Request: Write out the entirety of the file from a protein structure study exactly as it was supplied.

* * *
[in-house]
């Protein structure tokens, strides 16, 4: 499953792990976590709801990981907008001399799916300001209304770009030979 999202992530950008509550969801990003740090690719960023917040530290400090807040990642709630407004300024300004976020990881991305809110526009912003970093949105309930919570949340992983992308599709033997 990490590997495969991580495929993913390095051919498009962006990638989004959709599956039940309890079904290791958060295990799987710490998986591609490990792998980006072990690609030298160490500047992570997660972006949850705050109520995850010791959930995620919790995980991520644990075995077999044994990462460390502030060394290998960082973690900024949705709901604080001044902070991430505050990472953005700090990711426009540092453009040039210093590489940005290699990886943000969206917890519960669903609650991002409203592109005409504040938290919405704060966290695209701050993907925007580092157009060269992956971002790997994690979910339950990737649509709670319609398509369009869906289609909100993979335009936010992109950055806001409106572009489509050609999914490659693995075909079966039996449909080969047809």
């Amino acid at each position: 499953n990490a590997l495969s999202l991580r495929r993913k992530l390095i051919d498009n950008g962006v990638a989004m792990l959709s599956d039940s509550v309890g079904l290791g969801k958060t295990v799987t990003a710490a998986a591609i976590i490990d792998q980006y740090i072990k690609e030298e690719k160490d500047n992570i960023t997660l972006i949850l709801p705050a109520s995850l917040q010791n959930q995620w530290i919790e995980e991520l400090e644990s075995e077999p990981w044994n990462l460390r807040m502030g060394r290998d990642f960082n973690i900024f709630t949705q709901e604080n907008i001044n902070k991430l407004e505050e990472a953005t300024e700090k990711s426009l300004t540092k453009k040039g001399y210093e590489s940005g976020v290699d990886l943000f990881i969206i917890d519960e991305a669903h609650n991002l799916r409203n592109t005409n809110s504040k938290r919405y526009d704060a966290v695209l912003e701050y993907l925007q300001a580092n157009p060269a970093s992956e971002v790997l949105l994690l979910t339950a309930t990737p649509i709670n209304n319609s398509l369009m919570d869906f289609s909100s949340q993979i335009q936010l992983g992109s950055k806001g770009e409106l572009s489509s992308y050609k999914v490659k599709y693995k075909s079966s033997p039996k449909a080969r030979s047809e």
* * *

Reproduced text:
[in-house]
């Protein structure tokens, strides 16, 4: 499953792990976590709801990981907008001399799916300001209304770009030979 999202992530950008509550969801990003740090690719960023917040530290400090807040990642709630407004300024300004976020990881991305809110526009912003970093949105309930919570949340992983992308599709033997 990490590997495969991580495929993913390095051919498009962006990638989004959709599956039940309890079904290791958060295990799987710490998986591609490990792998980006072990690609030298160490500047992570997660972006949850705050109520995850010791959930995620919790995980991520644990075995077999044994990462460390502030060394290998960082973690900024949705709901604080001044902070991430505050990472953005700090990711426009540092453009040039210093590489940005290699990886943000969206917890519960669903609650991002409203592109005409504040938290919405704060966290695209701050993907925007580092157009060269992956971002790997994690979910339950990737649509709670319609398509369009869906289609909100993979335009936010992109950055806001409106572009489509050609999914490659693995075909079966039996449909080969047809």
């Amino acid at each position: 499953n990490a590997l495969s999202l991580r495929r993913k992530l390095i051919d498009n950008g962006v990638a989004m792990l959709s599956d039940s509550v309890g079904l290791g969801k958060t295990v799987t990003a710490a998986a591609i976590i490990d792998q980006y740090i072990k690609e030298e690719k160490d500047n992570i960023t997660l972006i949850l709801p705050a109520s995850l917040q010791n959930q995620w530290i919790e995980e991520l400090e644990s075995e077999p990981w044994n990462l460390r807040m502030g060394r290998d990642f960082n973690i900024f709630t949705q709901e604080n907008i001044n902070k991430l407004e505050e990472a953005t300024e700090k990711s426009l300004t540092k453009k040039g001399y210093e590489s940005g976020v290699d990886l943000f990881i969206i917890d519960e991305a669903h609650n991002l799916r409203n592109t005409n809110s504040k938290r919405y526009d704060a966290v695209l912003e701050y993907l925007q300001a580092n157009p060269a970093s992956e971002v790997l949105l994690l979910t339950a309930t990737p649509i709670n209304n319609s398509l369009m919570d869906f289609s909100s949340q993979i335009q936010l992983g992109s950055k806001g770009e409106l572009s489509s992308y050609k999914v490659k599709y693995k075909s079966s033997p039996k449909a080969r030979s047809e």